Galion was the lucky choice of the original Lincoln Highway, the brainchild of three industrialists (Frank Seiberling of Goodyear, Henry Joy of Packard Motors and Carl Fisher of Prest-O-Lite), who, in 1913, envisioned a coast-to-coast "rock" highway stretching across the U.S. to allow the "safest and fastest" route, and also encourage more feeder roads to be built to connect it. There were virtually no paved roads outside a city limits back then, and most roads were described as "that space between two fencerows that farmers shared..."

In fact, most people knew only about the roads (paths or trails) existing within ten miles of their home, and travel of any kind was either done by train, or by an arduous adventure involving thought-out provisioning. Galion's Harding Way was originally named Main Street, but in 1914 became Lincoln Way. Then in 1926, a political flap over the earliest "Marion to Lima" route that was never actually sanctioned, finally resulted in the naming of the "Harding Highway" (and later in 1931, U.S. 30 South). Since Galion had now lost the Lincoln Highway to a straightening through Leesville and Crestline, the name of the street through town became Harding Way.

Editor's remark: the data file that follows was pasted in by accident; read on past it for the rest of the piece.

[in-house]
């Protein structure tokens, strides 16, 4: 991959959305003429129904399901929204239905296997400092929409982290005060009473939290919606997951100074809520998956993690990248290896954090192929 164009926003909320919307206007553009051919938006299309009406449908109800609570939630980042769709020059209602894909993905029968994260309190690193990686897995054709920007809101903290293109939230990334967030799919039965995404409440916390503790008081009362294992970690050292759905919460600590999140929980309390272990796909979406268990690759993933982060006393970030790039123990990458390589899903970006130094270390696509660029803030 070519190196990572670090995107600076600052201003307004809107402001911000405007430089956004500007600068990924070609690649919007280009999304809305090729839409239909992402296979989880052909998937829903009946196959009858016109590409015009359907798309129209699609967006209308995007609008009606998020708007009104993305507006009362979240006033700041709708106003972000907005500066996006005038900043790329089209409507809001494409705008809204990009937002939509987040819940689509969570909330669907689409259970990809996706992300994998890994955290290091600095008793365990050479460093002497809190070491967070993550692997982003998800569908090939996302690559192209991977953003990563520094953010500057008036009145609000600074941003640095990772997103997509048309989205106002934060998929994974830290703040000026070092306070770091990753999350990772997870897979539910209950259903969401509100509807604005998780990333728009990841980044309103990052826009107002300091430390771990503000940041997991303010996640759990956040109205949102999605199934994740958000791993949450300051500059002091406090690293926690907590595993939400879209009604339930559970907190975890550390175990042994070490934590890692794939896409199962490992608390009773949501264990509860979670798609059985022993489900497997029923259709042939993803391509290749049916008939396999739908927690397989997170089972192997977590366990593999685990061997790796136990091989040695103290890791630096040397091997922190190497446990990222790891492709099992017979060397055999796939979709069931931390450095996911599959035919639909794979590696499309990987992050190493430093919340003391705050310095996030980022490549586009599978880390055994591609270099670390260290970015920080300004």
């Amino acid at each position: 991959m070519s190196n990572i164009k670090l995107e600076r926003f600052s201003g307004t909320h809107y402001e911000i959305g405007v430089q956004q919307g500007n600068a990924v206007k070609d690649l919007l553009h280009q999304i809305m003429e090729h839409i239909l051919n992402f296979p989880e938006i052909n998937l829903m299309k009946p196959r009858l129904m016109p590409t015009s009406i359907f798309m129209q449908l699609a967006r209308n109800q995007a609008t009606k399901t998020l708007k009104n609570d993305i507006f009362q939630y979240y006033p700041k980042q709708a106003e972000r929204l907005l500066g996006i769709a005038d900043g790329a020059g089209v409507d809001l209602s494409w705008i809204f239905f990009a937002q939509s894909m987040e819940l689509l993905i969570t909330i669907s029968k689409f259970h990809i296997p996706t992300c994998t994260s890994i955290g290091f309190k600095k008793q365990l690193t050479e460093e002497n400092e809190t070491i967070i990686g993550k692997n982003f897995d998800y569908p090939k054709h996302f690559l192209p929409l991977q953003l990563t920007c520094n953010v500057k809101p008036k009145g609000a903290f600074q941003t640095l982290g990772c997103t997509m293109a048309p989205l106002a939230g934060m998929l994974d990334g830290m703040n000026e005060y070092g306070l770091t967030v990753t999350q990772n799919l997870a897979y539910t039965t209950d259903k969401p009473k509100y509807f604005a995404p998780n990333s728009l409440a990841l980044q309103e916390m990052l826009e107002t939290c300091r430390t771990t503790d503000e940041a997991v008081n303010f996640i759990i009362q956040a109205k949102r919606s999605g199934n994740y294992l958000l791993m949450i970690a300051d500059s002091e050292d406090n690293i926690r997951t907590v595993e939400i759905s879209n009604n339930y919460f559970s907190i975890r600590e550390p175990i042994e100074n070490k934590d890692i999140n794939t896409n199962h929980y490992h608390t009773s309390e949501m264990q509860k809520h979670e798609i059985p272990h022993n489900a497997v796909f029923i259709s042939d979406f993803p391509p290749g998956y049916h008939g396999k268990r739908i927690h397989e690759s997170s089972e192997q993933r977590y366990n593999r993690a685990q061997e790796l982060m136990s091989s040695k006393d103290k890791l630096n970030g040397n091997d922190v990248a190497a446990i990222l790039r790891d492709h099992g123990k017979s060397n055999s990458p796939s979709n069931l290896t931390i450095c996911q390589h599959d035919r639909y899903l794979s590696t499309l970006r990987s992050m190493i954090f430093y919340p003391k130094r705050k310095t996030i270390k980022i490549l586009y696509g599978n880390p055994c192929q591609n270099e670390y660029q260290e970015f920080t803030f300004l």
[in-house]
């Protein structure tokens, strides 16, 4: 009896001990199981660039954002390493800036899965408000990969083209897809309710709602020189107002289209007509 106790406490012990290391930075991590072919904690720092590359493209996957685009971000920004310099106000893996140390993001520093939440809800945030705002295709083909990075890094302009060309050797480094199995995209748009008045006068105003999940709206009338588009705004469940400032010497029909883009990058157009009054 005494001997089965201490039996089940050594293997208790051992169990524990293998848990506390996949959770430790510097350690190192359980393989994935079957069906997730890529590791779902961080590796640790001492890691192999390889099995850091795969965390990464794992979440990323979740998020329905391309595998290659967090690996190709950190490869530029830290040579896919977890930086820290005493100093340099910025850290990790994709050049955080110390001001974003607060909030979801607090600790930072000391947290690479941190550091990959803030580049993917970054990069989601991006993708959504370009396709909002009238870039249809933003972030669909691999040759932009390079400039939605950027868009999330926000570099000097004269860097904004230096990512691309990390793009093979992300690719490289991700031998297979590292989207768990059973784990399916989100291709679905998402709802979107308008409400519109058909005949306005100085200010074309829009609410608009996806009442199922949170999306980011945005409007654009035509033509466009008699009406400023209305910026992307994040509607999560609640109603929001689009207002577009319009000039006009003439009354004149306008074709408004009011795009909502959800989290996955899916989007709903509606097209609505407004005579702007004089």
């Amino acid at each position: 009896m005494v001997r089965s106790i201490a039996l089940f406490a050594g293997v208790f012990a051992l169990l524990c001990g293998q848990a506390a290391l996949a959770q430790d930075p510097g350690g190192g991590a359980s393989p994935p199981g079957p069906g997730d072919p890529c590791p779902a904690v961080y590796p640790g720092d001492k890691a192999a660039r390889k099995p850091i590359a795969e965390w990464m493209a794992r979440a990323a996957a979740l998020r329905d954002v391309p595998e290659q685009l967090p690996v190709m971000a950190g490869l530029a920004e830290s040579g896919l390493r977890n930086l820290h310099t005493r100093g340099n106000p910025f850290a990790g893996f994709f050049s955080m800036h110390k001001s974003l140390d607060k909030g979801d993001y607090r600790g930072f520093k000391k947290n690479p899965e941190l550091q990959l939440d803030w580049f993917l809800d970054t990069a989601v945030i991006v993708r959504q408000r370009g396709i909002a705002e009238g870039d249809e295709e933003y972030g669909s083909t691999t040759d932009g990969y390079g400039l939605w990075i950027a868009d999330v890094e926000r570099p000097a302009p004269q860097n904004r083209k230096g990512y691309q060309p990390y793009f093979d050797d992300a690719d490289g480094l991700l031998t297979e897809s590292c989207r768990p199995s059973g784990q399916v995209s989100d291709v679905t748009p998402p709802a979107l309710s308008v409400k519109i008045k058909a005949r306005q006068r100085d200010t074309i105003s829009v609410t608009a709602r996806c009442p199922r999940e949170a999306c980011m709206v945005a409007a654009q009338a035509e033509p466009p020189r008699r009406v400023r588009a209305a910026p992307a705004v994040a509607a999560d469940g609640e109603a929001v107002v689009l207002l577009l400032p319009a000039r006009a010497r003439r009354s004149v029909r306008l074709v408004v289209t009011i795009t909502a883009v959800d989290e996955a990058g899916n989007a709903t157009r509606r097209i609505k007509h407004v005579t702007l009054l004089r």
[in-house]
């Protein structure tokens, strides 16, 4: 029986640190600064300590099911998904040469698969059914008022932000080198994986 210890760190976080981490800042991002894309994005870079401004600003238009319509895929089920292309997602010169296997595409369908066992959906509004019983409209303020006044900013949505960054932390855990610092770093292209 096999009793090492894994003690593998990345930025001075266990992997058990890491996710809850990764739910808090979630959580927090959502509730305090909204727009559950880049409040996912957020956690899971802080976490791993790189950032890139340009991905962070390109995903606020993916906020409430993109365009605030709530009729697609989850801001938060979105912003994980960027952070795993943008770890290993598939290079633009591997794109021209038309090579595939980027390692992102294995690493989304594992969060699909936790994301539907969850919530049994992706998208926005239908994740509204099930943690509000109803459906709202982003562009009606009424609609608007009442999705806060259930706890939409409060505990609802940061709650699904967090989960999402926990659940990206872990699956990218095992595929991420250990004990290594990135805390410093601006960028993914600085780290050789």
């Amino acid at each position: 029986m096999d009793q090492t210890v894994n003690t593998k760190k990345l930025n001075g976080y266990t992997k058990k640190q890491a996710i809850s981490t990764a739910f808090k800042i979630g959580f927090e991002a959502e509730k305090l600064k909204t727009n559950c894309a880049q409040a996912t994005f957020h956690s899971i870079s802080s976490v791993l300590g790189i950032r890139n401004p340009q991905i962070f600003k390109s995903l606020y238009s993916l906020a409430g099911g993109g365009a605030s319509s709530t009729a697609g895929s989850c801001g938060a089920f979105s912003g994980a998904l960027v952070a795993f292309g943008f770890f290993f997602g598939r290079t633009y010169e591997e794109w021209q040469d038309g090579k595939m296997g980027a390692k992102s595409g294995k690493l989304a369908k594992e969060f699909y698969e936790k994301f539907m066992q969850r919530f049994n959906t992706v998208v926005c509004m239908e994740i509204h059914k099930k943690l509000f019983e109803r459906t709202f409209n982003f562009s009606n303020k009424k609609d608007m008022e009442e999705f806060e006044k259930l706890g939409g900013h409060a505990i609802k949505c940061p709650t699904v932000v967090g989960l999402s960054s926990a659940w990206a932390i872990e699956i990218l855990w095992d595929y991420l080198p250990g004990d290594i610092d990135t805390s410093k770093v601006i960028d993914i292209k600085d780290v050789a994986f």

Now the history of this superlative road is being discovered with a State Byway recognition, and an effort to achieve National Byway recognition in Ohio.

Visit the website to learn more about this road being the percursor of our interstate system today.